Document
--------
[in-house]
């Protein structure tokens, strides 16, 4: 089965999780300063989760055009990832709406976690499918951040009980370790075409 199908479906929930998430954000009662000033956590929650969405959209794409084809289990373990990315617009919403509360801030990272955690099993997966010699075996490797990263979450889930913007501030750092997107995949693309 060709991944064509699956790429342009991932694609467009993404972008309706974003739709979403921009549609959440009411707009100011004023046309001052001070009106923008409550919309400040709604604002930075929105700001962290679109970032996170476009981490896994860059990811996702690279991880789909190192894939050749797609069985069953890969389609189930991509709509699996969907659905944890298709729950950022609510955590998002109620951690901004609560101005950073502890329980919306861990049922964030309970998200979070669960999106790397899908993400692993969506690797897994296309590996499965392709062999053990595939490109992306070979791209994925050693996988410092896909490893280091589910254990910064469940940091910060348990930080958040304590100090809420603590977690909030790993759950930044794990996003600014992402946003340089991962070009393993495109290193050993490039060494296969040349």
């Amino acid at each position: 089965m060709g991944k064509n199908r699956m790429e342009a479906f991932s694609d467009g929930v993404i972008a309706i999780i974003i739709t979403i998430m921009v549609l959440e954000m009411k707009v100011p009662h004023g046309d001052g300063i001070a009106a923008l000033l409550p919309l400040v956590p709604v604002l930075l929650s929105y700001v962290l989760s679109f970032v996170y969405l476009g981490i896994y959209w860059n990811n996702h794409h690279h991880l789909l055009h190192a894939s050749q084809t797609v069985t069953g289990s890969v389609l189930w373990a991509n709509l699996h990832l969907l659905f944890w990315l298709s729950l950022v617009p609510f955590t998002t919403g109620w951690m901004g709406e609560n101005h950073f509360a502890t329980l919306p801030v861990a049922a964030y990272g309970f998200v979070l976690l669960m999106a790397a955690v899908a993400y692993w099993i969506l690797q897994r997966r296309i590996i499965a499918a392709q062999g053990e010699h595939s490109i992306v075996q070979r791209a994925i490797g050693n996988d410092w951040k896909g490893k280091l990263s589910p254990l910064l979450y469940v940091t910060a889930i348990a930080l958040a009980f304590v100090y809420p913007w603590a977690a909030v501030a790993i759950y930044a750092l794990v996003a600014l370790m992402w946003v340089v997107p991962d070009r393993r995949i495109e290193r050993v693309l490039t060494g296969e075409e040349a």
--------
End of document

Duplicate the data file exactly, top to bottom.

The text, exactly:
[in-house]
């Protein structure tokens, strides 16, 4: 089965999780300063989760055009990832709406976690499918951040009980370790075409 199908479906929930998430954000009662000033956590929650969405959209794409084809289990373990990315617009919403509360801030990272955690099993997966010699075996490797990263979450889930913007501030750092997107995949693309 060709991944064509699956790429342009991932694609467009993404972008309706974003739709979403921009549609959440009411707009100011004023046309001052001070009106923008409550919309400040709604604002930075929105700001962290679109970032996170476009981490896994860059990811996702690279991880789909190192894939050749797609069985069953890969389609189930991509709509699996969907659905944890298709729950950022609510955590998002109620951690901004609560101005950073502890329980919306861990049922964030309970998200979070669960999106790397899908993400692993969506690797897994296309590996499965392709062999053990595939490109992306070979791209994925050693996988410092896909490893280091589910254990910064469940940091910060348990930080958040304590100090809420603590977690909030790993759950930044794990996003600014992402946003340089991962070009393993495109290193050993490039060494296969040349």
């Amino acid at each position: 089965m060709g991944k064509n199908r699956m790429e342009a479906f991932s694609d467009g929930v993404i972008a309706i999780i974003i739709t979403i998430m921009v549609l959440e954000m009411k707009v100011p009662h004023g046309d001052g300063i001070a009106a923008l000033l409550p919309l400040v956590p709604v604002l930075l929650s929105y700001v962290l989760s679109f970032v996170y969405l476009g981490i896994y959209w860059n990811n996702h794409h690279h991880l789909l055009h190192a894939s050749q084809t797609v069985t069953g289990s890969v389609l189930w373990a991509n709509l699996h990832l969907l659905f944890w990315l298709s729950l950022v617009p609510f955590t998002t919403g109620w951690m901004g709406e609560n101005h950073f509360a502890t329980l919306p801030v861990a049922a964030y990272g309970f998200v979070l976690l669960m999106a790397a955690v899908a993400y692993w099993i969506l690797q897994r997966r296309i590996i499965a499918a392709q062999g053990e010699h595939s490109i992306v075996q070979r791209a994925i490797g050693n996988d410092w951040k896909g490893k280091l990263s589910p254990l910064l979450y469940v940091t910060a889930i348990a930080l958040a009980f304590v100090y809420p913007w603590a977690a909030v501030a790993i759950y930044a750092l794990v996003a600014l370790m992402w946003v340089v997107p991962d070009r393993r995949i495109e290193r050993v693309l490039t060494g296969e075409e040349a």